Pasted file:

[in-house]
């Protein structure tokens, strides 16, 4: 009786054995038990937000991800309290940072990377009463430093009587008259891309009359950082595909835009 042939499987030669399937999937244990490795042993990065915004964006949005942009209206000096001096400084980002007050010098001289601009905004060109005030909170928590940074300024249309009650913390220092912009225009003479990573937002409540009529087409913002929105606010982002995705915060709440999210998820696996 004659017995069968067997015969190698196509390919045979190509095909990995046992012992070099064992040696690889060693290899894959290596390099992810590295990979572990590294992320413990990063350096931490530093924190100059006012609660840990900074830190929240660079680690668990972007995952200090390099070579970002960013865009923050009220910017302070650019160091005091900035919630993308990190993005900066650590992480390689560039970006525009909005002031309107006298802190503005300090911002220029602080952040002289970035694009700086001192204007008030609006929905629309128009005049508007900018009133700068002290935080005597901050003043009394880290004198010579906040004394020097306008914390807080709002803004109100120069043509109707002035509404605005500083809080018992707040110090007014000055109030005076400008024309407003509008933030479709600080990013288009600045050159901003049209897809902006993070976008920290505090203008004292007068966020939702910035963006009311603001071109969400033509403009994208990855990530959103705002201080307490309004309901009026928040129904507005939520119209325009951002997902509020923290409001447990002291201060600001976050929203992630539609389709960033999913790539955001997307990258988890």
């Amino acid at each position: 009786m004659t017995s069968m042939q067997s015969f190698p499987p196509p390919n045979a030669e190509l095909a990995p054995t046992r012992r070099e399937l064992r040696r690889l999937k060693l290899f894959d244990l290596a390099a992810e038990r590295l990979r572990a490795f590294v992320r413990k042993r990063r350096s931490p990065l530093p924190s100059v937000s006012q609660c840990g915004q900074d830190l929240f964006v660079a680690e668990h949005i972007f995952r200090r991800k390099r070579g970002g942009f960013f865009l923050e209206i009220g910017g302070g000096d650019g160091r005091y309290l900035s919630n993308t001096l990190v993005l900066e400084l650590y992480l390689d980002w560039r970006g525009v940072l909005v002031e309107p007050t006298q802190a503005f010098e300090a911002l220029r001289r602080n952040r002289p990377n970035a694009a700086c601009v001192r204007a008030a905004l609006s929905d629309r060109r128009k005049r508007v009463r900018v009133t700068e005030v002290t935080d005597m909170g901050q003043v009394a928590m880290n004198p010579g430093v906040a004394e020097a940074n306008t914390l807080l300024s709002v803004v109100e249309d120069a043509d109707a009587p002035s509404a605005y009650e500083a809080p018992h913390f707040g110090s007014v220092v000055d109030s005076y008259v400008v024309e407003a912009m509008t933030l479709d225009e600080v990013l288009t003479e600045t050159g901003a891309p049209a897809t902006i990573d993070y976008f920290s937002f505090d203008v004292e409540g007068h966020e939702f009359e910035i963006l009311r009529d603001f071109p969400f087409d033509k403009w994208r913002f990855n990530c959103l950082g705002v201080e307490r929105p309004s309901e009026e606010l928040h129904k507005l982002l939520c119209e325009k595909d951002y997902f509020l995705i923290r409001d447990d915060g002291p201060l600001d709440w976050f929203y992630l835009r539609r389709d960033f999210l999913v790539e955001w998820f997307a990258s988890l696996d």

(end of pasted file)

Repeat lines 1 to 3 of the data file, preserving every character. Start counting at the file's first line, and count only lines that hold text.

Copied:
[in-house]
């Protein structure tokens, strides 16, 4: 009786054995038990937000991800309290940072990377009463430093009587008259891309009359950082595909835009 042939499987030669399937999937244990490795042993990065915004964006949005942009209206000096001096400084980002007050010098001289601009905004060109005030909170928590940074300024249309009650913390220092912009225009003479990573937002409540009529087409913002929105606010982002995705915060709440999210998820696996 004659017995069968067997015969190698196509390919045979190509095909990995046992012992070099064992040696690889060693290899894959290596390099992810590295990979572990590294992320413990990063350096931490530093924190100059006012609660840990900074830190929240660079680690668990972007995952200090390099070579970002960013865009923050009220910017302070650019160091005091900035919630993308990190993005900066650590992480390689560039970006525009909005002031309107006298802190503005300090911002220029602080952040002289970035694009700086001192204007008030609006929905629309128009005049508007900018009133700068002290935080005597901050003043009394880290004198010579906040004394020097306008914390807080709002803004109100120069043509109707002035509404605005500083809080018992707040110090007014000055109030005076400008024309407003509008933030479709600080990013288009600045050159901003049209897809902006993070976008920290505090203008004292007068966020939702910035963006009311603001071109969400033509403009994208990855990530959103705002201080307490309004309901009026928040129904507005939520119209325009951002997902509020923290409001447990002291201060600001976050929203992630539609389709960033999913790539955001997307990258988890």
């Amino acid at each position: 009786m004659t017995s069968m042939q067997s015969f190698p499987p196509p390919n045979a030669e190509l095909a990995p054995t046992r012992r070099e399937l064992r040696r690889l999937k060693l290899f894959d244990l290596a390099a992810e038990r590295l990979r572990a490795f590294v992320r413990k042993r990063r350096s931490p990065l530093p924190s100059v937000s006012q609660c840990g915004q900074d830190l929240f964006v660079a680690e668990h949005i972007f995952r200090r991800k390099r070579g970002g942009f960013f865009l923050e209206i009220g910017g302070g000096d650019g160091r005091y309290l900035s919630n993308t001096l990190v993005l900066e400084l650590y992480l390689d980002w560039r970006g525009v940072l909005v002031e309107p007050t006298q802190a503005f010098e300090a911002l220029r001289r602080n952040r002289p990377n970035a694009a700086c601009v001192r204007a008030a905004l609006s929905d629309r060109r128009k005049r508007v009463r900018v009133t700068e005030v002290t935080d005597m909170g901050q003043v009394a928590m880290n004198p010579g430093v906040a004394e020097a940074n306008t914390l807080l300024s709002v803004v109100e249309d120069a043509d109707a009587p002035s509404a605005y009650e500083a809080p018992h913390f707040g110090s007014v220092v000055d109030s005076y008259v400008v024309e407003a912009m509008t933030l479709d225009e600080v990013l288009t003479e600045t050159g901003a891309p049209a897809t902006i990573d993070y976008f920290s937002f505090d203008v004292e409540g007068h966020e939702f009359e910035i963006l009311r009529d603001f071109p969400f087409d033509k403009w994208r913002f990855n990530c959103l950082g705002v201080e307490r929105p309004s309901e009026e606010l928040h129904k507005l982002l939520c119209e325009k595909d951002y997902f509020l995705i923290r409001d447990d915060g002291p201060l600001d709440w976050f929203y992630l835009r539609r389709d960033f999210l999913v790539e955001w998820f997307a990258s988890l696996d």